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Pottery, with personality thrown in

October 16, 2003|David A. Keeps; Scott Sandell;

Right between a property management company and an immigration services firm in Little Tokyo is probably not where you'd expect to find the work of an artist whose pottery has been shown at the Smithsonian Institution. But that's just part of the surprise.

The story begins 66 years ago in Boyle Heights, where potter Michael Frimkess grew up. He went on to become one of the most visionary ceramic artists to emerge from the tutelage of Otis College of Art and Design's clay master Peter Voulkos.

In 1956, Frimkess experimented with peyote and had a vision that led him to embrace pottery as an artistic medium. He learned to throw pots from clay without additional water, a process that allowed him to create large classical forms with extremely thin, yet sturdy, walls. He also discovered new ways to fire his striking vessels.

At a workshop, he met Chilean painter and sculptor Magdalena Suarez, who became his wife and, when Frimkess was diagnosed with multiple sclerosis in 1971, his collaborator. Together, they have created a unique body of work that integrates Old World pottery with contemporary imagery in pieces such as a $1,500 Asian vase embellished with the cartoon characters Popeye and Archie.

This work, along with hand-formed "pinch" pots and small plates built and whimsically decorated by Suarez, serves as a downtown homecoming for Frimkess and Suarez, who have reactivated their output after a 2000 show in West Hollywood. The pieces are on display at the Little Tokyo Clayworks (106 Judge John Aiso St., [213] 617-7193), an unassuming treasure box of 20th century ceramics where functional vases and teapots line the walls and decorative clay sculptures sit, Isamu Noguchi-style, on wooden risers in tiny pebble gardens.

David A. Keeps


Hitting the streets

In downtown L.A., actors aren't just waiting tables; some are filming Hollywood projects. Much to the delight, or quite often the dismay, of residents, the streets are perpetually busy with lights, cameras and action.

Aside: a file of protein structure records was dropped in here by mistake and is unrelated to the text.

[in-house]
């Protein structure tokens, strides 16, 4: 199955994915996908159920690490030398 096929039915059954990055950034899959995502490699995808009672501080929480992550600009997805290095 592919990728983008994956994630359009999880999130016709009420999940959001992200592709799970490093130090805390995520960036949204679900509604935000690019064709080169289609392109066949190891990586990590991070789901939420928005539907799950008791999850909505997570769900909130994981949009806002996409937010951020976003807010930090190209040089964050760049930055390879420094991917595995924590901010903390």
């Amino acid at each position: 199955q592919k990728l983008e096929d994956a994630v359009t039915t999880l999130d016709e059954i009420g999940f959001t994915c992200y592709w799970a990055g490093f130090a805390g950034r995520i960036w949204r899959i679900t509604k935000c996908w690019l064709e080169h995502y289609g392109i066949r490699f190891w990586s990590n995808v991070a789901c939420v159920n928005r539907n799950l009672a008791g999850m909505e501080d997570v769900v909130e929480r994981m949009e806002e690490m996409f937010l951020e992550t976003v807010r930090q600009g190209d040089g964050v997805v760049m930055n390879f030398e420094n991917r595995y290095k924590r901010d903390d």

Over the next two weeks alone, the WB network's "Angel" television series is shooting on Hill Street; the Tom Cruise film "Collateral" comes to 5th Street and Grand Avenue; and a Pontiac commercial takes over various streets around 5th, 7th, Bixel and Broadway.

Other current productions include "National Treasure," starring Nicolas Cage, 4th and Spring streets; "Constantine," starring Keanu Reeves, 3rd and Broadway; "Taxi," starring Queen Latifah, 6th and Spring, plus stretches of 7th and Harlem Place; an adaptation of "Helter Skelter" on CBS, starring Jeremy Davies as Charles Manson, on Broadway; and "Untitled Dodgeball Project," starring Ben Stiller, at Temple and Center streets.

-- Scott Sandell


A new glossy

"Gimme shelter" is a popular refrain at newsstands these days, what with the proliferation of shelter magazines catering to virtually every facet of home life. Add a new voice to the chorus: Inspired House.

Premiering this week, the magazine ($5.99, Taunton Press) presents "the homes of people like you" rather than celebrity manses, and focuses on the underlying principles of design.

The first edition includes articles on selecting kitchen countertops; buying a sofa bed; kilims; six lessons from an interior designer that apply to any home; the bungalow's enduring appeal; and remodeling a small area to add a half-bath (or, not so euphemistically, a toilet and sink).

Each piece includes practical information such as projected costs, pros and cons, as well as resources for buying or further reading.

-- S.S.

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